What is the law regarding a handwritten note about items and distribution?

UPDATED: Sep 30, 2022

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What is the law regarding a handwritten note about items and distribution?

My older sister recently passed away. She was never married, no children. She had a Will but in her last couple months of life, she wrote a list of items and their distribution upon her death. They were nothing huge but some were sentimental items. She did not sign the list that was in her handwriting but her wishes were conveyed verbally to the 2 individuals who were her health care surrogates, 2 nieces.

Is it possible to contest those items?

Asked on September 27, 2016 under Estate Planning, Minnesota


SJZ, Member, New York Bar / FreeAdvice Contributing Attorney

Answered 6 years ago | Contributor

A non-will piece of writing, such as an unsigned handwritten note, has no legal effect whatsoever. The writing you describe does not qualify as a will. Similarly, oral expressions of her wishes have no effect or power. Only a will can control the distribution of assets after death; when there is no will, assets will be distributed by the laws of intestate succession in your state (the rules who gets what when there is no will.)
Assuming that your parents have passed away, her siblings will inherit everything, splitting it equally among them. If you are the only sibling, you will inherit her entire estate. You may choose, of course, to then, after the assets/items come to you, to honor her wishes and give them away as she instructed.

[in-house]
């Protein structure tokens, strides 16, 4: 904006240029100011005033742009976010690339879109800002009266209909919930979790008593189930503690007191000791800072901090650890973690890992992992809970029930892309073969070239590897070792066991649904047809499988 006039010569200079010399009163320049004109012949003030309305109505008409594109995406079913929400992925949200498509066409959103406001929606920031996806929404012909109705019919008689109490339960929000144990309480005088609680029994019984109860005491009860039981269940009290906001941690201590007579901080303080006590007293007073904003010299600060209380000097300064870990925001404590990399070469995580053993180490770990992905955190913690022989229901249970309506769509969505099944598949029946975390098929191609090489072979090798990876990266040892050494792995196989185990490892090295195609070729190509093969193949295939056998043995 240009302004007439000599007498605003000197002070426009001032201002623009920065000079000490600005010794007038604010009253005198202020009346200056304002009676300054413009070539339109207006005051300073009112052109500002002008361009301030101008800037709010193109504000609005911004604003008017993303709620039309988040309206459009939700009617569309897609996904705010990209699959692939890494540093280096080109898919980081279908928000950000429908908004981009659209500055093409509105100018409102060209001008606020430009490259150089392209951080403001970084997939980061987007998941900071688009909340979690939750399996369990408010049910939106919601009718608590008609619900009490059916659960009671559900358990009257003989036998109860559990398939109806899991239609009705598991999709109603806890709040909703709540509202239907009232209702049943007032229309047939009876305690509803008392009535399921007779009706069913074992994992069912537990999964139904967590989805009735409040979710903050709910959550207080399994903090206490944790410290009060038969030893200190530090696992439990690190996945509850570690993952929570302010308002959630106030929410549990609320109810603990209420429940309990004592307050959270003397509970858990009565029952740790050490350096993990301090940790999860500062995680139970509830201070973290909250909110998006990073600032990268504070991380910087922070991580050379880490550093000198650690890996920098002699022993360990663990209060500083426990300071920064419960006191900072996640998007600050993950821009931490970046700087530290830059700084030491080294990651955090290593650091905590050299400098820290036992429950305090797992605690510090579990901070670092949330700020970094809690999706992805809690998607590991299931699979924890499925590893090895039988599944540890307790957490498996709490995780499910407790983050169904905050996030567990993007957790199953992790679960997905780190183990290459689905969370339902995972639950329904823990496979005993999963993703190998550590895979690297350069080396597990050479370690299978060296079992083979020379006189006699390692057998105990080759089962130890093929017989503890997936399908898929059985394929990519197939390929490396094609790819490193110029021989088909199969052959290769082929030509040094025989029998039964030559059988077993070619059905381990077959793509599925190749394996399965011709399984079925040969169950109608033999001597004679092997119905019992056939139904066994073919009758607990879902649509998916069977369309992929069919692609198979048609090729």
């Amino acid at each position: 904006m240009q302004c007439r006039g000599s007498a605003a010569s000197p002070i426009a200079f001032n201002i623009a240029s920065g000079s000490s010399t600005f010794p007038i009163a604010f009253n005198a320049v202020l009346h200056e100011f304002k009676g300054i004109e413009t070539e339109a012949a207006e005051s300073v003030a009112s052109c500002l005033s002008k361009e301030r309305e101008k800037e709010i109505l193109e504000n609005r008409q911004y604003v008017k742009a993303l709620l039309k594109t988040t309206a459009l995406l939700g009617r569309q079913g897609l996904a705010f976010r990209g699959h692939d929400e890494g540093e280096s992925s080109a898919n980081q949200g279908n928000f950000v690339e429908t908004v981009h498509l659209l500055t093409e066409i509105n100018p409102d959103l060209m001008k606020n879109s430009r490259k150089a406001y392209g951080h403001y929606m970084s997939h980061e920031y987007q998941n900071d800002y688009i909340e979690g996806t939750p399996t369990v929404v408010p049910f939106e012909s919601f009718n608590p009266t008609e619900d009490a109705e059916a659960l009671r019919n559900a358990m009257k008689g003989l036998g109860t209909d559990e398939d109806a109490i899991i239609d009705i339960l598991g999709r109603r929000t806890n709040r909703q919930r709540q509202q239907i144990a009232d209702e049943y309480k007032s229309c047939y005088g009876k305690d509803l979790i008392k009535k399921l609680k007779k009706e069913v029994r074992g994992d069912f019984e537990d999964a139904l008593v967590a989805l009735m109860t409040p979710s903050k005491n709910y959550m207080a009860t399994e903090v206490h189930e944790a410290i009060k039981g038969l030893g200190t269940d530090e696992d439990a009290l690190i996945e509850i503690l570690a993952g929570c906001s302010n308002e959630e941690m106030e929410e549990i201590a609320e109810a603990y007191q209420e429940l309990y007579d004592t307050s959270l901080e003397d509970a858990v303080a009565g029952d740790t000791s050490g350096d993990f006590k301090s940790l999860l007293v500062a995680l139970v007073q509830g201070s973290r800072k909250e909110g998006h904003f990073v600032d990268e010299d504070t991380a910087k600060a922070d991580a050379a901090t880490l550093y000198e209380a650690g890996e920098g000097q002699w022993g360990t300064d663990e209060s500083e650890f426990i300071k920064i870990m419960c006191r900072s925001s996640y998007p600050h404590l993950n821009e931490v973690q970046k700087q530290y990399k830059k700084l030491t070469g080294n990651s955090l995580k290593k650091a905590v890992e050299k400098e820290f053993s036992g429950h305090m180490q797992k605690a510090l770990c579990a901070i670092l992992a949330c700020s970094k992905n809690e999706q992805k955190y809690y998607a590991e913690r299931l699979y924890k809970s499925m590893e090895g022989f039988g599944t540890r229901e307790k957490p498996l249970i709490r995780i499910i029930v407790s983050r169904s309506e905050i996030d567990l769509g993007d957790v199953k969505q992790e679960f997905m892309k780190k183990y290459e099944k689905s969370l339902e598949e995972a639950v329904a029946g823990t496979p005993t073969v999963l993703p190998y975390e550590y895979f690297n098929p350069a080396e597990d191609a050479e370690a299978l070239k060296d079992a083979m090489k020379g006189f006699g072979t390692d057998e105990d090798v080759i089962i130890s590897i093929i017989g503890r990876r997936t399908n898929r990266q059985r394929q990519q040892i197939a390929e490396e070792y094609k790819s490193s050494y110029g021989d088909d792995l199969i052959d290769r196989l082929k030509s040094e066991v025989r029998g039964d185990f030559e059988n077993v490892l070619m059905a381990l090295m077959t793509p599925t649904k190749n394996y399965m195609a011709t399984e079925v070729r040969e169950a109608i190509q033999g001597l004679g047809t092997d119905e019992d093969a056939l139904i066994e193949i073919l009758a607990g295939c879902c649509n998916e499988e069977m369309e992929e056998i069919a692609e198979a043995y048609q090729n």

IMPORTANT NOTICE: The Answer(s) provided above are for general information only. The attorney providing the answer was not serving as the attorney for the person submitting the question or in any attorney-client relationship with such person. Laws may vary from state to state, and sometimes change. Tiny variations in the facts, or a fact not set forth in a question, often can change a legal outcome or an attorney's conclusion. Although AttorneyPages.com has verified the attorney was admitted to practice law in at least one jurisdiction, he or she may not be authorized to practice law in the jurisdiction referred to in the question, nor is he or she necessarily experienced in the area of the law involved. Unlike the information in the Answer(s) above, upon which you should NOT rely, for personal advice you can rely upon we suggest you retain an attorney to represent you.

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